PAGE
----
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Wind Tunnel and Track Tests of Class 8 Tractors Pulling Single and Tandem Trailers Fitted with Side Skirts and Boat-tails
ISSN: 1946-391X, e-ISSN: 1946-3928
Published April 16, 2012 by SAE International in United States
Citation: Cooper, K., "Wind Tunnel and Track Tests of Class 8 Tractors Pulling Single and Tandem Trailers Fitted with Side Skirts and Boat-tails," SAE Int. J. Commer. Veh. 5(1):1-17, 2012, https://doi.org/10.4271/2012-01-0104.
A 1:10-scale wind tunnel development program was undertaken by the National Research Council of Canada and Airshield Inc. in 1994 to develop trailer side skirts that would reduce the aerodynamic drag of single and tandem trailers. Additionally, a second wind tunnel program was performed by the NRC to evaluate the fuel-saving performance of boat-tail panels when used in conjunction with the skirt-equipped single and tandem trailers.
Side skirts on tandem, 8.2-m-long trailers (all model dimensions converted to full scale) were found to reduce the wind-averaged drag coefficient at 105 km/h (65 mi/h) by 0.0758. The front pair of skirts alone produced 75% of the total drag reduction from both sets of skirts and the rear pair alone produced 40% of that from both pairs. The sum of the drag reductions from front and rear skirts separately was 115% of that when both sets were fitted, suggesting an interaction between both. The reductions in wind-averaged drag coefficient for single trailers with skirts only were 0.0524 for the 14.6-m trailer and 0.0406 for the 16.2-m single trailer. The data are quoted for skirt ground clearances of 305 mm (12 in.).
The 0.50-m-long boat-tail panels combined with the tandem-trailer skirts to increase the wind-averaged drag coefficient reduction to a total of 0.1177. Boat-tails combined with skirts on the single trailers also increased the wind-averaged drag coefficient reductions to totals of 0.1051 and 0.0979 for the 14.6 m and 16.2 m trailers, respectively. Each boat-tail assembly consisted of angled panels attached to the top and the side rear edges of a trailer. The boat-tail panels on the single trailers and the rear trailer of the tandem pair were set at the optimum angle of 15°. The boat-tail panels on the front trailer of the tandem pair were set at 0°.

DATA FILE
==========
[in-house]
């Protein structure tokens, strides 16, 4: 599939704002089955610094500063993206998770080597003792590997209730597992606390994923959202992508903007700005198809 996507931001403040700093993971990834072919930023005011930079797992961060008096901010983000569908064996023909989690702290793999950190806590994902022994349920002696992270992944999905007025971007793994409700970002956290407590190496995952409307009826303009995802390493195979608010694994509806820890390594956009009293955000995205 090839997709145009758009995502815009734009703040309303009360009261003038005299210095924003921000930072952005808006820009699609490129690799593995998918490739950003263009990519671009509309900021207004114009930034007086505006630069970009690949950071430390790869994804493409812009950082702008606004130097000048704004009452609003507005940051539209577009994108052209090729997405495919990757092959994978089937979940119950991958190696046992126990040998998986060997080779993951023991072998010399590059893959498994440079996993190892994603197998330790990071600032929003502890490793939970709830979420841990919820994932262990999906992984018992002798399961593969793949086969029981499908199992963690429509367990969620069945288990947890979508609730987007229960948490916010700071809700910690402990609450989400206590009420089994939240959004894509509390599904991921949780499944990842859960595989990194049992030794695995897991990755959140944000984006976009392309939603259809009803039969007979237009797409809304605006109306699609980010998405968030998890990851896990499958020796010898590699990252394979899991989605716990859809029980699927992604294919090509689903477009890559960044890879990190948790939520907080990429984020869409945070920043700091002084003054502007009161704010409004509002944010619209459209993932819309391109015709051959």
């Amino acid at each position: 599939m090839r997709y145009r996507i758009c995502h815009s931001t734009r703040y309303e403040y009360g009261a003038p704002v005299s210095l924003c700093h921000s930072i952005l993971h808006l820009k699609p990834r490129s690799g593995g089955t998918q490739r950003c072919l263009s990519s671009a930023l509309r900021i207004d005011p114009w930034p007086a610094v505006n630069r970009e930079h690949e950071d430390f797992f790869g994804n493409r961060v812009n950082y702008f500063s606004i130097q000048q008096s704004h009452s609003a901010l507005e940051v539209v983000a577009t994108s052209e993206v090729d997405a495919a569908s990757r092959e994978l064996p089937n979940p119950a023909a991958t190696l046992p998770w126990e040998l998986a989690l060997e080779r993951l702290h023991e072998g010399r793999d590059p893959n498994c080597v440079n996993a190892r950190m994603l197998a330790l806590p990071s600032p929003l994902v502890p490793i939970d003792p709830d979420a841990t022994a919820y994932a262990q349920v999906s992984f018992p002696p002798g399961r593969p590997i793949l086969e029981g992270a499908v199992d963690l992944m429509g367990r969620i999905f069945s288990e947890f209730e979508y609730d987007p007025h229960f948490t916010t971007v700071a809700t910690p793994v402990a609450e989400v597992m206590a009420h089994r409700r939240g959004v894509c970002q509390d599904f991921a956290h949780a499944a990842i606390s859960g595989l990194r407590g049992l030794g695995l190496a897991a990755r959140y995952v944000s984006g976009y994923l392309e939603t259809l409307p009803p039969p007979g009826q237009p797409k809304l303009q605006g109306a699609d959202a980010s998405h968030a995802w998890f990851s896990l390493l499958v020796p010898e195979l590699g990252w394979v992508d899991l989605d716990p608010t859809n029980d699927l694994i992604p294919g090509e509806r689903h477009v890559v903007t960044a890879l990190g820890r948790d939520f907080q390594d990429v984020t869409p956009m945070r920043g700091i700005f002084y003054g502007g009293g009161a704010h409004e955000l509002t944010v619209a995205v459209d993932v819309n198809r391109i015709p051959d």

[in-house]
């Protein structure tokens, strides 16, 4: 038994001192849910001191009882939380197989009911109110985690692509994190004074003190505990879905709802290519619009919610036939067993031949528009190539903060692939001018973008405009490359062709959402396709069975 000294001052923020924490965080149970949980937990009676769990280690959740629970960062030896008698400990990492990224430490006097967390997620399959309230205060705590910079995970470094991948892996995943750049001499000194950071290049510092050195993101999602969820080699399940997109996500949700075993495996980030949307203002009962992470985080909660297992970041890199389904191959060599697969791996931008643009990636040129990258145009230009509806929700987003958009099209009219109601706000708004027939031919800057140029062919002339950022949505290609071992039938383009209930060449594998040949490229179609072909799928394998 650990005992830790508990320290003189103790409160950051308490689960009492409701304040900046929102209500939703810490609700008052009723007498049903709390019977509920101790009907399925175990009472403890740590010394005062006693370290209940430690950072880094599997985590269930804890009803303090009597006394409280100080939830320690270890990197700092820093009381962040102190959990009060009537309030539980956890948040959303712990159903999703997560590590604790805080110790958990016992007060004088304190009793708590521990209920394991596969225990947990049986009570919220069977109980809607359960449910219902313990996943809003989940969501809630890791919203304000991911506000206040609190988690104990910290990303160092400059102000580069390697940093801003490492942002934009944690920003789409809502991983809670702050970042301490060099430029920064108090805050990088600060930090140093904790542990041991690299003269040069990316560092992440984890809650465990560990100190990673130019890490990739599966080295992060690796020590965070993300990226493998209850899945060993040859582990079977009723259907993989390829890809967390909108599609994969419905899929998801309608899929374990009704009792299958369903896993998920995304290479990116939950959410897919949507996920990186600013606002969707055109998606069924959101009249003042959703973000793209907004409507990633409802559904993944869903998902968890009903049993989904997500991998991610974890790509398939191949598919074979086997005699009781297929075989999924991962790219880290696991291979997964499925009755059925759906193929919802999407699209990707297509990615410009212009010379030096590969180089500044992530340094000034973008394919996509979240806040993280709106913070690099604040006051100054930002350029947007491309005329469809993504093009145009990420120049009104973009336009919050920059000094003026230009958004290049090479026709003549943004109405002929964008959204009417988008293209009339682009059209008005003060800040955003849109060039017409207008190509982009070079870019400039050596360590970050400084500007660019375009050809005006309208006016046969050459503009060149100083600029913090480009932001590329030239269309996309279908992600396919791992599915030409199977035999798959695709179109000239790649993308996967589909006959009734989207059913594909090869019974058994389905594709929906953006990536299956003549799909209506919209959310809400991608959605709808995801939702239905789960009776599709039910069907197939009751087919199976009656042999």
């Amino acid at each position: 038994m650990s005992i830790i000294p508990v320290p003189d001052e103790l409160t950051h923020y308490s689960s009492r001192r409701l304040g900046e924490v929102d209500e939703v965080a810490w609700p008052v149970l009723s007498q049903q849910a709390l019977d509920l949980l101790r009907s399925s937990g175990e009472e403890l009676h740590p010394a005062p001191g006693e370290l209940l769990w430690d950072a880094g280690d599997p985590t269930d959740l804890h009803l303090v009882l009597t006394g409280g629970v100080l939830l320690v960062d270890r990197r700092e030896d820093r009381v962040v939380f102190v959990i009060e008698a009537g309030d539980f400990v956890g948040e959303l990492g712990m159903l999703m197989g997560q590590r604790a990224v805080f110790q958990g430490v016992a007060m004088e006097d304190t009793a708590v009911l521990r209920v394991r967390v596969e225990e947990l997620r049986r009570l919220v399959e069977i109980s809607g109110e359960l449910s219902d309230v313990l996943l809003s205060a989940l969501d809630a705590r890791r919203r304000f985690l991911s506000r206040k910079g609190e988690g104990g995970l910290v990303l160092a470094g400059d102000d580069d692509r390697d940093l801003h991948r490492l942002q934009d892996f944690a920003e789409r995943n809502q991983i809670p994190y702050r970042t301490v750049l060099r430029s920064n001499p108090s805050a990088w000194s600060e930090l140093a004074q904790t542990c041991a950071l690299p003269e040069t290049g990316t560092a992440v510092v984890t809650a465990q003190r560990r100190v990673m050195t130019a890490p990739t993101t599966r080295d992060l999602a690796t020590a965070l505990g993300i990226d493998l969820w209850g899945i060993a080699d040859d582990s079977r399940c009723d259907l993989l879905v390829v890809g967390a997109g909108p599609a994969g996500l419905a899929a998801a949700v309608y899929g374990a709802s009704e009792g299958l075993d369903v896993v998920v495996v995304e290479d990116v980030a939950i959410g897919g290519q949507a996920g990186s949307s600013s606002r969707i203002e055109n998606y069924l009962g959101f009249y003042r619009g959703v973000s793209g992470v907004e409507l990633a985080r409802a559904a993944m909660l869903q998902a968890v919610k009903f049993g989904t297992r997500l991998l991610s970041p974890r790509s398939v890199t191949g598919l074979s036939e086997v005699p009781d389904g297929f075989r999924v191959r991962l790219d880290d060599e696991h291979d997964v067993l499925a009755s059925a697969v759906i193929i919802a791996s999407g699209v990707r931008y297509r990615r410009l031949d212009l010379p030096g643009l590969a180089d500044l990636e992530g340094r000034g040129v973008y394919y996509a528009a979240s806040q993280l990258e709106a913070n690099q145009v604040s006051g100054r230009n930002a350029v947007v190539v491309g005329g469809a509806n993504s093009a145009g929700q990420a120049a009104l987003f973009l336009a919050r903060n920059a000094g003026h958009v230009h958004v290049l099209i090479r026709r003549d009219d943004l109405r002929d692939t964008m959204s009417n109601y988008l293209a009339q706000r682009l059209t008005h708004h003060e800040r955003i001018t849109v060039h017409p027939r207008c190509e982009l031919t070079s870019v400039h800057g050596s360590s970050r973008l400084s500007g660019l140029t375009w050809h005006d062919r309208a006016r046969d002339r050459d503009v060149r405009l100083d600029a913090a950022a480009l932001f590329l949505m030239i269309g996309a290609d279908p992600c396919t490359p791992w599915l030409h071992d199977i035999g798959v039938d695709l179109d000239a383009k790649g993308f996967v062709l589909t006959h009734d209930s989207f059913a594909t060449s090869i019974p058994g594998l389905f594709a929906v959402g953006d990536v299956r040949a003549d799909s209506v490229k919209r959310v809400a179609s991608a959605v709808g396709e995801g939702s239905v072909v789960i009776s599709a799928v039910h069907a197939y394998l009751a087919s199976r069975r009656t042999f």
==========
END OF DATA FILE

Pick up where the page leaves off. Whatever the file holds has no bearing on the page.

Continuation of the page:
Skirts were predicted to provide fuel savings for the tandem trailers at 105 km/h of 3.79 liters per hundred kilometers (L/(100 km)) (1.61 US gallons per 100 miles - US gal/(100 mi)) and 2.18 L/(100 km) (0.93 US gal/(100 mi)) and of 1.95 L/(100 km) (0.83 US gal/(100 mi)) for the 14.6-m and 16.2-m single trailers, respectively. It is not known why the longer trailer had the smaller fuel saving.
The addition of boat-tail panels increased the predicted fuel savings for the skirt-equipped tandem trailers to 5.88 L/(100 km) (2.50 US gal/(100 mi)) and increased the fuel savings of the 14.6 m and 16.2 m single, skirt-equipped trailers to 5.25 L/(100 km) (2.23 US gal/(100 mi)) and to 4.89 L/(100 km) (2.08 US gal/(100 mi)), respectively.
Track tests were undertaken using 8.2-m-long, skirt-equipped tandem trailers to verify the fuel-saving predictions based on the wind tunnel drag data. The boat-tails were not track tested. The track tests were performed by the staff at the Goodyear Proving Grounds in San Angelo, Texas. They demonstrated that skirts provided fuel savings of from 0.86 L/(100 km) to 3.54 L/(100 km), with the largest savings in the strongest side winds. The average track-test fuel saving measured over all runs was 2.29 L/(100 km) at an average road speed of 88 km/h. The average wind-tunnel-based prediction for these track runs was 2.25 L/(100 km), using a wind-averaged drag coefficient calculated for the wind conditions of each run. This was within one percent of the average of the track measurements. The wind speeds during the track tests were generally lower than the national average 11.3 km/h wind at truck mid height, averaging only 8 km/h. This indicated that the average fuel saving on the track was less than would be expected annually in North America.
The track-test results confirmed the fuel-saving potential of skirts and demonstrated the reliability of fuel-saving predictions made from high-quality wind tunnel data. This correlation was only possible because the track-side winds were measured during each run.